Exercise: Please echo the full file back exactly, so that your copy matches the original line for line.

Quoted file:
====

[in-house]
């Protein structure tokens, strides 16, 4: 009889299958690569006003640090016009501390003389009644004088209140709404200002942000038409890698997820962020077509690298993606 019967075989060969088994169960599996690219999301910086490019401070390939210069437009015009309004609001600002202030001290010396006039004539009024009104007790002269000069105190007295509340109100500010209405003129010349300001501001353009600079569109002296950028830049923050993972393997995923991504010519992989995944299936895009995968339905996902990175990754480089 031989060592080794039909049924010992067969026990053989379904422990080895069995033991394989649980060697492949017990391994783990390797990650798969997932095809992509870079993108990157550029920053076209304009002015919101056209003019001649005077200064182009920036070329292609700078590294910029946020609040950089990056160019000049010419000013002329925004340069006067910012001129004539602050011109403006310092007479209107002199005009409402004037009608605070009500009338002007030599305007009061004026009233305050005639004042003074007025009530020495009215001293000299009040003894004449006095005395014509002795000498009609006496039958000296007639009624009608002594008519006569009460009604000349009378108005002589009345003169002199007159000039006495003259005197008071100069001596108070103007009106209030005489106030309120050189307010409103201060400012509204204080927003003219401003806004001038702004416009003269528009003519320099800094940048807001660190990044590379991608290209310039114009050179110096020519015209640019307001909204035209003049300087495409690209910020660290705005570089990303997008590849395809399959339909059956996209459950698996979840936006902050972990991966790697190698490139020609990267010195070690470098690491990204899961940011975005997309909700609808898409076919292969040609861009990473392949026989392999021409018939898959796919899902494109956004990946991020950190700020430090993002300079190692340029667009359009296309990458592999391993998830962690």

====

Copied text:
[in-house]
């Protein structure tokens, strides 16, 4: 009889299958690569006003640090016009501390003389009644004088209140709404200002942000038409890698997820962020077509690298993606 019967075989060969088994169960599996690219999301910086490019401070390939210069437009015009309004609001600002202030001290010396006039004539009024009104007790002269000069105190007295509340109100500010209405003129010349300001501001353009600079569109002296950028830049923050993972393997995923991504010519992989995944299936895009995968339905996902990175990754480089 031989060592080794039909049924010992067969026990053989379904422990080895069995033991394989649980060697492949017990391994783990390797990650798969997932095809992509870079993108990157550029920053076209304009002015919101056209003019001649005077200064182009920036070329292609700078590294910029946020609040950089990056160019000049010419000013002329925004340069006067910012001129004539602050011109403006310092007479209107002199005009409402004037009608605070009500009338002007030599305007009061004026009233305050005639004042003074007025009530020495009215001293000299009040003894004449006095005395014509002795000498009609006496039958000296007639009624009608002594008519006569009460009604000349009378108005002589009345003169002199007159000039006495003259005197008071100069001596108070103007009106209030005489106030309120050189307010409103201060400012509204204080927003003219401003806004001038702004416009003269528009003519320099800094940048807001660190990044590379991608290209310039114009050179110096020519015209640019307001909204035209003049300087495409690209910020660290705005570089990303997008590849395809399959339909059956996209459950698996979840936006902050972990991966790697190698490139020609990267010195070690470098690491990204899961940011975005997309909700609808898409076919292969040609861009990473392949026989392999021409018939898959796919899902494109956004990946991020950190700020430090993002300079190692340029667009359009296309990458592999391993998830962690």